Wan Waithayakon

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Wan Waithayakon
วรรณไวทยากร
Prince of Thailand
Prince Naradhip Bhongseprabhan
Waithayakon.jpg
Wan Waithayakon
President of the United Nations General Assembly
Reign 1956 – 1957
Predecessor Rudecindo Ortega
Successor Leslie Munro
Minister of Foreign Affairs
Reign 28 March 1952 – 20 October 1958
Predecessor Warakan Bancha
Successor Thanat Khoman
Prime Minister Plaek Phibunsongkhram
Born (1891-08-25)25 August 1891
Bangkok, Siam
Died 5 September 1976(1976-09-05) (aged 85)
Bangkok, Thailand
Spouse Princess Bibulaya Benchang Kitiyakara
Issue 1 son and 1 daughter
House Vorawan family (Chakri Dynasty)
Father Prince Voravanakara, Prince of Naradhip Prapanpongse
Mother Tuansri Voravan Na Ayudhya
Wan Waithayakon
Military service
Allegiance  Thailand
Service/branch Royal Thai Army
King's Guard
Rank RTA OF-7 (Major General).svg Major General[1]

Wan Waithayakon (full title: His Royal Highness Prince Vanna Vaidhayakara, the Prince Naradhip Bhongseprabhan), known in the West as Wan Waithayakon (1891-1976), was a Thai diplomat. He was elected President of the Eleventh Session of the United Nations General Assembly (1956-1957), while serving as Thailand's Permanent Representative to the United Nations.[2] He was a grandson of King Mongkut (Rama IV).[3]

Early life and education[edit]

Prince Wan was born on 25 August 1891 in Bangkok. He began his education at Suan Kularb School and Rajvidyalai (King's College) before continuing his education in England where he earned a degree with honours in history from Oxford's Balliol College.[2] Wan also attended the Ecole Libre des Sciences Politiques (better known as Sciences Po) in Paris.[4]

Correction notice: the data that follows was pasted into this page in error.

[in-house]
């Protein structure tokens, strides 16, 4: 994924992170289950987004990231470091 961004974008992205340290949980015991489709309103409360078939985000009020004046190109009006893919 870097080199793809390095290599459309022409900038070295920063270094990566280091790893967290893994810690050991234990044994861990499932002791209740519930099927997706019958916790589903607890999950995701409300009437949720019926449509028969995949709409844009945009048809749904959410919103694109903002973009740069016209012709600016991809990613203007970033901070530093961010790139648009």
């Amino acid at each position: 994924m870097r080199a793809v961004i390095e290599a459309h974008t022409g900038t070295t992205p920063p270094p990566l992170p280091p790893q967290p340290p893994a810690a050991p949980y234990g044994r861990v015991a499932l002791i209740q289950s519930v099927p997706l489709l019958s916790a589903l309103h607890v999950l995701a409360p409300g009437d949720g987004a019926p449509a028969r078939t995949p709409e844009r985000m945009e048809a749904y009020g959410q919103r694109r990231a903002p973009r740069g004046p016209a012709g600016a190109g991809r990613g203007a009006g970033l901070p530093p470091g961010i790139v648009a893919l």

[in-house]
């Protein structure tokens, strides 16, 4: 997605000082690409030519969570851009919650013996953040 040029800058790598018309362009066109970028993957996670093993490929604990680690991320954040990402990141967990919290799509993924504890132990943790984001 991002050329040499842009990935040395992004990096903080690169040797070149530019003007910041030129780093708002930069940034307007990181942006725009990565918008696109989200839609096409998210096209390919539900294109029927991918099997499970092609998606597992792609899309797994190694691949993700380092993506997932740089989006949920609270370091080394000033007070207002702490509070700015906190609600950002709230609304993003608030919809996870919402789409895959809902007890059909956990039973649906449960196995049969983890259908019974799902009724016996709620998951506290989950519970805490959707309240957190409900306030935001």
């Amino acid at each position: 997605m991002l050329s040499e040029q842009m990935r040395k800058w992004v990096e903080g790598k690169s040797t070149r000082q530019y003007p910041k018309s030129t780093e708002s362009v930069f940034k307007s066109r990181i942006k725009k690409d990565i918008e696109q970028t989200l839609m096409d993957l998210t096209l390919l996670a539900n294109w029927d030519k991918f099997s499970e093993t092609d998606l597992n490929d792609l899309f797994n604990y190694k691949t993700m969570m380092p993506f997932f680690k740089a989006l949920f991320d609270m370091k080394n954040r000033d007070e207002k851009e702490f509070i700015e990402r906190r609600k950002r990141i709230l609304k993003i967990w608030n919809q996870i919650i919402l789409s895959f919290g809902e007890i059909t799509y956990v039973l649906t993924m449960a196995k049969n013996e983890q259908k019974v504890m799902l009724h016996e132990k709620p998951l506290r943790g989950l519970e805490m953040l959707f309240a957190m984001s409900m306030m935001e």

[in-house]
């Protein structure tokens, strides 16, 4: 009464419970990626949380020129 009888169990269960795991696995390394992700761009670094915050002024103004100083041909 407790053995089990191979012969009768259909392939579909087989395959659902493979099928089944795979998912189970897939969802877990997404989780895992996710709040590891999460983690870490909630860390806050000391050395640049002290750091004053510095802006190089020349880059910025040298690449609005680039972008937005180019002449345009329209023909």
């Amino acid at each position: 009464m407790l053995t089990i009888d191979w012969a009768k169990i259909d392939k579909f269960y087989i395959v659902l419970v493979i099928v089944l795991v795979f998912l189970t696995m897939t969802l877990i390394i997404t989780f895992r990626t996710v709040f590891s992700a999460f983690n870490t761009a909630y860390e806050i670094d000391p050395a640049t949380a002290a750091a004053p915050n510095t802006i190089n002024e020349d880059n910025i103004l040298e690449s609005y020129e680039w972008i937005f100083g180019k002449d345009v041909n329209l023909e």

Career[edit]

Prince Wan began his career as a foreign service officer in 1917. He was appointed advisor to his cousin, King Rama VI, in 1922. In 1924, he was promoted to the rank of under-secretary for foreign affairs, and was responsible for negotiating several important amendments to political and commercial treaties with Western powers.

He was sent to Europe again in 1926 as minister accredited to the United Kingdom, the Netherlands, and Belgium. During that period, he also served as head of the Thai delegation to the League of Nations, where he was active in a number of important commissions as member, vice-president, and president. Prince Wan returned to Thailand in 1930, to accept a professorial chair at the Faculty of Arts, Chulalongkorn University.

Greater East Asia Conference, November 1943, Participants left to right: Prime Minister of Burma Ba Maw, Prime Minister of Manchukou Zhang Jinghui, President of China (Nanjing) Wang Jingwei, Prime Minister of Japan Hideki Tojo, Prince of Thailand Wan Waithayakon, President of Philippines José P. Laurel, President of Free India Subhas Chandra Bose

For the next 30 years, Prince Wan continued to serve his country in a number of important diplomatic missions, some of the notable milestones being negotiations with Japan in 1943 during World War II, representing Thailand at the Greater East Asia Conference, participation in the SEATO Council and the Bandung Conference, where he was elected rapporteur, and negotiations leading to Thailand's admission to the United Nations.

In 1947, Prince Wan was appointed ambassador to the United States and served concurrently as ambassador to the United Nations. In 1956, he was the president of the Eleventh Session of the United Nations' General Assembly.[4] He also served as Thailand's foreign minister from 1952 to 1957 and again in 1958.[5]

Language[edit]

Prince Wan's expertise in languages ranged from English and Pali to Sanskrit. He coined Thai words from English which are in use today. They include prachathipatai (democracy), ratthathammanoon (constitution), thanakarn (bank), and songkram (war). His proficiency in languages led to his being made president of the Royal Society of Thailand, the national arbiter of the Thai language.[2] Prince Wan won many academic honours and is regarded as one of the founding fathers of philological textual criticism in Thailand.[4]

Death[edit]

Prince Wan died on 5 September 1976, aged 85.[2]

Honours[edit]

Foreign honours[edit]

Academic rank[edit]


References[edit]

Diplomatic posts
Preceded by
Rudecindo Ortega
President of the United Nations General Assembly
1956–1957
Succeeded by
Leslie Munro